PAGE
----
I previously posted seven things about me so have dug up a few more in the spirit of the awards:
  1. Pasta is my favorite food. I could eat it every day.
  2. I don't like icing. I will scrape it off and just eat the cake/cupcake underneath.
  3. Some of my favorite movies include the original Planet of the Apes, The   Sound of Music and West  Side Story.
  4. I rarely read novels and tend more towards true crime, non-fiction and biographies.
  5. Sunflowers are my favorite type of flower.
  6. I like coffee with lots of cream and lots of sugar. Kinda like a dessert.
  7. I am somewhat embarrassed to admit that I like watching Millionaire Matchmaker and The Real Housewives of New York City.


So there they are. Some mildly interesting and mundane facts about yours truly. Now on to the good stuff.


I Googled the rules about the blog referrals and various sources say that you can reference anywhere from three to seven to 15 blogs, so being the lazy sod that I am, I'll split the difference and go for seven (because I can't refer .5 of a blog). On that note, here are seven blogs that I think are worthy of a read (in no particular order). I'm passing the Blog on Fire Award on to each of them:


1. Kindred Adventures
2. Mom Went Crazy
3. Misadventures in Motherhood
4. The Pregnant Chicken
5. Vino Baby
6. Some Mother
7. Worlds Worse Moms
8. Time Out For Mom
9. My Inner Alfalfa
10. My Life Not Finished


These blogs are all worth a read so check them out!




Saturday, August 20, 2011

VIDEO: Second Hand = Second Best?



As the parent of twins, the thought of purchasing everything new makes me break into a cold sweat. Let's face it, kids aren't cheap, and it only gets better as they get older. We all know that the new stuff - clothes, toys, furnishings - are more likely to be requested when the kids are cognizant of their surroundings. That's why at this stage, while they're young, I choose to buy some of their items new, and some second hand.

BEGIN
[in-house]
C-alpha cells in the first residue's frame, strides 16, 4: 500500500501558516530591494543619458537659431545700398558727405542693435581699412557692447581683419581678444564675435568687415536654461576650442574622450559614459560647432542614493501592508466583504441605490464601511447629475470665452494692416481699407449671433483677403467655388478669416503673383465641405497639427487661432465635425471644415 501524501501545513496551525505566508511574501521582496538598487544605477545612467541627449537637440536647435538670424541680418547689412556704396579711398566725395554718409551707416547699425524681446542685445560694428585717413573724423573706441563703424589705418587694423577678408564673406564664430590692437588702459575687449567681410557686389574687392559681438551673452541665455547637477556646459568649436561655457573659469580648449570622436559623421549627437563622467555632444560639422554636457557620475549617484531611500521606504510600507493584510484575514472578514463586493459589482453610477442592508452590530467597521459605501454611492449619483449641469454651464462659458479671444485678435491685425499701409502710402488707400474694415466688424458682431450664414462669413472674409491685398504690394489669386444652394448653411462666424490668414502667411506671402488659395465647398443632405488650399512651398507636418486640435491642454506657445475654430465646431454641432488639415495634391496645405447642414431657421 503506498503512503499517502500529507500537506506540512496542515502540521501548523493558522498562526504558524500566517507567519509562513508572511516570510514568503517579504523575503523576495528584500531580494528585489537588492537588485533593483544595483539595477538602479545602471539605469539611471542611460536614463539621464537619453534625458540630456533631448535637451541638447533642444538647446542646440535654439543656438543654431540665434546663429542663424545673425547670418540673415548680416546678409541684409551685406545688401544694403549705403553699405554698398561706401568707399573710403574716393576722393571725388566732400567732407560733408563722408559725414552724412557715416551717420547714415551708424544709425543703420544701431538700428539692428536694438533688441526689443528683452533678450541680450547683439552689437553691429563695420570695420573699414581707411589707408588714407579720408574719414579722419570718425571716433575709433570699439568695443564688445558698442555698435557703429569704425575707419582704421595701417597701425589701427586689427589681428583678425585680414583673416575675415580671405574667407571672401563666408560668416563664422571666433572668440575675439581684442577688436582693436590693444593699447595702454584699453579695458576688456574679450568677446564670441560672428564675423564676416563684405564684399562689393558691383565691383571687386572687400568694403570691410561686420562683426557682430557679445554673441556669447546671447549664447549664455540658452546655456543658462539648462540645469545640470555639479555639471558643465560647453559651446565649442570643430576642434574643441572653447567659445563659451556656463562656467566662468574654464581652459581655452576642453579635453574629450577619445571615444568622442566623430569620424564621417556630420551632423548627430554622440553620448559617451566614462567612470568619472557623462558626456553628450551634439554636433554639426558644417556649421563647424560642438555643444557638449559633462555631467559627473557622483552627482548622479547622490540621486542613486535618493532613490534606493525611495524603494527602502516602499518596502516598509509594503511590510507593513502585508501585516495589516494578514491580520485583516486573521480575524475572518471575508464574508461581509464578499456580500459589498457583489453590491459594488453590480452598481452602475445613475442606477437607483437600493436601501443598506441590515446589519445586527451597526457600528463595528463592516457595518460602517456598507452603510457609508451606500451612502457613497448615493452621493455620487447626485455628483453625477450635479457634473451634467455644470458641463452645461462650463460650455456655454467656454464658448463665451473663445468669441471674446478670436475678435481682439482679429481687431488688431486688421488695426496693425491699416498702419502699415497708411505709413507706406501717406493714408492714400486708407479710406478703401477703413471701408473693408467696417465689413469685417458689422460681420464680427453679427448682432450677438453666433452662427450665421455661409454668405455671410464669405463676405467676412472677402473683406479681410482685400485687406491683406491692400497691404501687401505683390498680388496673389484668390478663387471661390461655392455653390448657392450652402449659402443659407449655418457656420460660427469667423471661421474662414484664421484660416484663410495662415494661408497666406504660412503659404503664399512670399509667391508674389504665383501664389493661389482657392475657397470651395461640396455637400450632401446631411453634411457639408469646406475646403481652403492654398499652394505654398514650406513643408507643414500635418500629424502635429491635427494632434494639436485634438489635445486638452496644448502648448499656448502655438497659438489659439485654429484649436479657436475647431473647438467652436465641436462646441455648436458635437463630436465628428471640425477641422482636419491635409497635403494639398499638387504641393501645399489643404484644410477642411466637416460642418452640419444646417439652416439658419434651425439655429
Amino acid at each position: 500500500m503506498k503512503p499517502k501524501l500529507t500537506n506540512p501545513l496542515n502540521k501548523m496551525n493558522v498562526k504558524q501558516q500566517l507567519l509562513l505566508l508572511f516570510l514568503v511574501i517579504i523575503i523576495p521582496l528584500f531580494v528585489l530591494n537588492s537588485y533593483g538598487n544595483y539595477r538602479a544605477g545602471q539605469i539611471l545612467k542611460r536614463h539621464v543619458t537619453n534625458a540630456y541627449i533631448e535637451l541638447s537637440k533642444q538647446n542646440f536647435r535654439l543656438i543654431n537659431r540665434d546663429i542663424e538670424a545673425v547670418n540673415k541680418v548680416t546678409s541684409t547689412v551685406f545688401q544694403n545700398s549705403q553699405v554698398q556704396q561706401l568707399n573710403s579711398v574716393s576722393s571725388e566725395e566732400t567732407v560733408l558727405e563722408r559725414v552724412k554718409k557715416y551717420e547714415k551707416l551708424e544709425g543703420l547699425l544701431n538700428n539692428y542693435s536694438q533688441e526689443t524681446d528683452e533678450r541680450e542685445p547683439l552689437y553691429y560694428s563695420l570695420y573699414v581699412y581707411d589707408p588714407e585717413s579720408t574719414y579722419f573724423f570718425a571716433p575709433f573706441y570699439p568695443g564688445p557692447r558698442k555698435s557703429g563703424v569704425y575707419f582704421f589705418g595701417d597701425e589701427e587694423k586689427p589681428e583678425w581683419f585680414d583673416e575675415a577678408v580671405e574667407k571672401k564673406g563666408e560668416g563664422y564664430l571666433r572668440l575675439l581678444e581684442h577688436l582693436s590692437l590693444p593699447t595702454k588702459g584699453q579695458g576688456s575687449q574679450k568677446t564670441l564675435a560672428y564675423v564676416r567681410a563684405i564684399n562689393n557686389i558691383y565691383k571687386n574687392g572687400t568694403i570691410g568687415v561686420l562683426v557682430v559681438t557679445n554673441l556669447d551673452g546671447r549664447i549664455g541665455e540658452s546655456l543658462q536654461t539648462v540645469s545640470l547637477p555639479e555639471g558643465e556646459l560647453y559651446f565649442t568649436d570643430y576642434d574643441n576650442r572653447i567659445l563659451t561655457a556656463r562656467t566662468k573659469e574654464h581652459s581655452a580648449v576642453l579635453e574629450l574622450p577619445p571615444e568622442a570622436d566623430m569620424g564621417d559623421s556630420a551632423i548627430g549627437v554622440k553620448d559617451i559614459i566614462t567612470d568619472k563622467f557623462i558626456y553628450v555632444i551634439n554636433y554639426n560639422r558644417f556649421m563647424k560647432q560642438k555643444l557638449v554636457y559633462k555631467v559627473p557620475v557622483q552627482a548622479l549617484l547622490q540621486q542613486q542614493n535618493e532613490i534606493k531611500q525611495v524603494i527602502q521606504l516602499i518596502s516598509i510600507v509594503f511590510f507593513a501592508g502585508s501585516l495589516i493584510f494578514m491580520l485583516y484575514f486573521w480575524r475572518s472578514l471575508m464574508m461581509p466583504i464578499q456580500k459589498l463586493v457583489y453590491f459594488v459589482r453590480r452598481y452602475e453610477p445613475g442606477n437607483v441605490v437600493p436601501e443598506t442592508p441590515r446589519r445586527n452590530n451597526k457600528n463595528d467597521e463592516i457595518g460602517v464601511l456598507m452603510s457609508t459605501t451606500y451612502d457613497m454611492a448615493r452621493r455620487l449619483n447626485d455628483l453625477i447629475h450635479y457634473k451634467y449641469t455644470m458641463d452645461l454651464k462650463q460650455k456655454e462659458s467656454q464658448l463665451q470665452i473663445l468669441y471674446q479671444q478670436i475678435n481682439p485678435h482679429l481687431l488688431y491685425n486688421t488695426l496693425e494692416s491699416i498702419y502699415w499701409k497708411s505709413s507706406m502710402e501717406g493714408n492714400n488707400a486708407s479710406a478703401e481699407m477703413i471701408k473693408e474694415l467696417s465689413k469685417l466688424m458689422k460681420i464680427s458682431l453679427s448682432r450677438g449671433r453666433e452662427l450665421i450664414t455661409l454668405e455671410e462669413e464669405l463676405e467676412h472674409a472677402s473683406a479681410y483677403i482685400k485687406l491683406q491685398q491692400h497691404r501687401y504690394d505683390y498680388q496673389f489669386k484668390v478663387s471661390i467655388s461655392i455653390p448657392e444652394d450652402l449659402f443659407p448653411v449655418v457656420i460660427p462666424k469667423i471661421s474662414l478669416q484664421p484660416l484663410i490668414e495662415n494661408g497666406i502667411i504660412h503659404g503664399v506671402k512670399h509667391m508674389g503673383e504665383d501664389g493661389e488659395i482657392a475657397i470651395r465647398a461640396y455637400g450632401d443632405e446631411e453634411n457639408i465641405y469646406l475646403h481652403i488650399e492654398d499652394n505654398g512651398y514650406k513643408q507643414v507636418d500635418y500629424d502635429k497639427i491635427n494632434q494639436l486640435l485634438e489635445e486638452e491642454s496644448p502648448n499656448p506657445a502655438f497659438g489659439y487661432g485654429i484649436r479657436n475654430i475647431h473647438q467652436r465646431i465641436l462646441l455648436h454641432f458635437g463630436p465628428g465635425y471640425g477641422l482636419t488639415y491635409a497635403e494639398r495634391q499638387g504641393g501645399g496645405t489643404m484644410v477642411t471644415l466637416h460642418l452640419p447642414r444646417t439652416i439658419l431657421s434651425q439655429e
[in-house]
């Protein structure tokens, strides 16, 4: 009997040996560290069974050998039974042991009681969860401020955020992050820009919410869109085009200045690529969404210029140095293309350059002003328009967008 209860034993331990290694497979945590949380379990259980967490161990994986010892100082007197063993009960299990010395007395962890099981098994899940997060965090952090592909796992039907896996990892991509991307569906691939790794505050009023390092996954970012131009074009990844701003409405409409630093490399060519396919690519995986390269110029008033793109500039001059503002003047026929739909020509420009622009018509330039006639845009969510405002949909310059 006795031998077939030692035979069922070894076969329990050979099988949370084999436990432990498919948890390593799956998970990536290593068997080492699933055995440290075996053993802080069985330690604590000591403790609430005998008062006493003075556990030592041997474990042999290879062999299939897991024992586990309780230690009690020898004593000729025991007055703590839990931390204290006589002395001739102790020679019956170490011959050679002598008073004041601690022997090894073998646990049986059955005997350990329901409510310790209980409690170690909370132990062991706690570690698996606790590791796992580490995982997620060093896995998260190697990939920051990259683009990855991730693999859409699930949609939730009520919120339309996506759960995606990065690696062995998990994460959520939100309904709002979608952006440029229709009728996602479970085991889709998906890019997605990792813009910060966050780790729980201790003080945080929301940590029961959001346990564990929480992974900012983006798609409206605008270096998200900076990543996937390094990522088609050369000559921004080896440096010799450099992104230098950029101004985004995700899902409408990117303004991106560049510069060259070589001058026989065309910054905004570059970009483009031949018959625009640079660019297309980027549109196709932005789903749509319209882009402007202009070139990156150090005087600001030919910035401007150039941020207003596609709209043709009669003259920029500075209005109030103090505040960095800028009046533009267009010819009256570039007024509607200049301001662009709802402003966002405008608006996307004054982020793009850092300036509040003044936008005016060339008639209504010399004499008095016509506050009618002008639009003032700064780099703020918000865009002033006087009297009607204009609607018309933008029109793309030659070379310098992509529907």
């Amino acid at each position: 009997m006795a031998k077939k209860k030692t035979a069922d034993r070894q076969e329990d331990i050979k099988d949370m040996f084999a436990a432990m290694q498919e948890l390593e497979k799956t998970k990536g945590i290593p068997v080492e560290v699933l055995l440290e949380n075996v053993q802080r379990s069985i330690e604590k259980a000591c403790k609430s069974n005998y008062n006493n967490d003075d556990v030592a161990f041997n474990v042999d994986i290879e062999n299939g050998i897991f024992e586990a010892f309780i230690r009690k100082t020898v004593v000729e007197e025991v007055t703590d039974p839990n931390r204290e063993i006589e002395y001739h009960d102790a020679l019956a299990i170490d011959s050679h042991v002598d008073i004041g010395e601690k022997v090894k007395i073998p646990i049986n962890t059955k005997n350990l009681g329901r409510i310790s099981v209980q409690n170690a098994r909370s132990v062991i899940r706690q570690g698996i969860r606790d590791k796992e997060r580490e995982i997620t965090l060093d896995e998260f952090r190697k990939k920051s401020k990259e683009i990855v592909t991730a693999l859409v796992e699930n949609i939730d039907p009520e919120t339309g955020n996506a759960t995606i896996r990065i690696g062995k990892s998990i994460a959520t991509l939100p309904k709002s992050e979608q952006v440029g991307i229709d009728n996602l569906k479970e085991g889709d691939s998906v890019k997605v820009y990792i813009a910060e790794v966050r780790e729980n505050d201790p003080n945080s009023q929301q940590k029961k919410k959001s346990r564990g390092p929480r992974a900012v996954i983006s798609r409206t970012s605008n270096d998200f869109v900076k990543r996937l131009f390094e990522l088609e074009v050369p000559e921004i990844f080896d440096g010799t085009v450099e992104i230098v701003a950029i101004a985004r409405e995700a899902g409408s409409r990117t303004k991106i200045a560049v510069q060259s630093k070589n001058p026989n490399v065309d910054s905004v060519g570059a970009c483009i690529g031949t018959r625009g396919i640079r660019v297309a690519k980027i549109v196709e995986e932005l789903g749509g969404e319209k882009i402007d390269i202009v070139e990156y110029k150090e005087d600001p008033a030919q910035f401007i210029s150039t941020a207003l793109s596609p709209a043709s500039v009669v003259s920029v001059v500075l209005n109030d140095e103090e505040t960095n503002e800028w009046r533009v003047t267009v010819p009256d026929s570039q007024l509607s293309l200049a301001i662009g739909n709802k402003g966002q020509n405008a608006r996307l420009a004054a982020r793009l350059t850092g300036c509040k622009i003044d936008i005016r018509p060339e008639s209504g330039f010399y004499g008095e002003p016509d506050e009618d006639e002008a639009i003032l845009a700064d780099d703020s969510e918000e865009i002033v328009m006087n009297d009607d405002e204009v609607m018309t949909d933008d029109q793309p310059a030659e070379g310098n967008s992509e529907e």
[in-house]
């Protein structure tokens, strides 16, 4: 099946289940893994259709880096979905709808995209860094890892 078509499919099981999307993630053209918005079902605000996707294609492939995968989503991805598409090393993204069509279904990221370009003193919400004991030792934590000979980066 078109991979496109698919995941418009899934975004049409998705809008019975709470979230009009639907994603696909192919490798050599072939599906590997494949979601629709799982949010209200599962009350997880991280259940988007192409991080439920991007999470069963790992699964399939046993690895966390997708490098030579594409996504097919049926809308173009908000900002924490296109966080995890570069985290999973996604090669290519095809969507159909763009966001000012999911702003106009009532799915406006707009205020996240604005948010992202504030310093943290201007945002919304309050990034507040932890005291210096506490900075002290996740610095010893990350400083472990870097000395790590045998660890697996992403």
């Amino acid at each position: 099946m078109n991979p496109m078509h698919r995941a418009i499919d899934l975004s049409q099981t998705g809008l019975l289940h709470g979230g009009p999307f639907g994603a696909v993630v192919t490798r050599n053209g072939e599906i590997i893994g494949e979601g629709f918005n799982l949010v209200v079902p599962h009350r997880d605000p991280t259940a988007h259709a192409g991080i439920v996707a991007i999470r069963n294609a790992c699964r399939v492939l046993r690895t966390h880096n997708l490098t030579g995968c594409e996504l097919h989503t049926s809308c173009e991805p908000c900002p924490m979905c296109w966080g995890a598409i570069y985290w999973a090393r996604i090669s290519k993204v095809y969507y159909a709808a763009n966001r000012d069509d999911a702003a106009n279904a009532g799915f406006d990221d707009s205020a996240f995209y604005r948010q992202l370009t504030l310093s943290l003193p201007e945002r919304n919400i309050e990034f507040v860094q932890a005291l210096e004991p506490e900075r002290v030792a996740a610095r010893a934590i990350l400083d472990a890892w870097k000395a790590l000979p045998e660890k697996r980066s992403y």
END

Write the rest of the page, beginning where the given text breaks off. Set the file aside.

Alarmingly, there has been a trend towards product recalls, from strollers to cribs to car seats and beyond. Definitely disturbing for all of us parents who believe that our second-hand items are as good as new. Clearly that's not always the case.


I was interviewed by our local TV station on this topic, which also addressed the need for parents to be more aware of the items that they use for their children. Perhaps a cautionary tale of sorts, and definitely something to keep in mind the next time someone offers you a hand-me-down, even if it is out of the goodness of their heart.


Canadian readers: You can always check the status of a product or recall notices here:


http://cpsr-rspc.hc-sc.gc.ca/PR-RP/home-accueil-eng.jsp


American readers: Here are a couple of sites that list the latest recalls:


www.recalls.gov 


www.cpsc.gov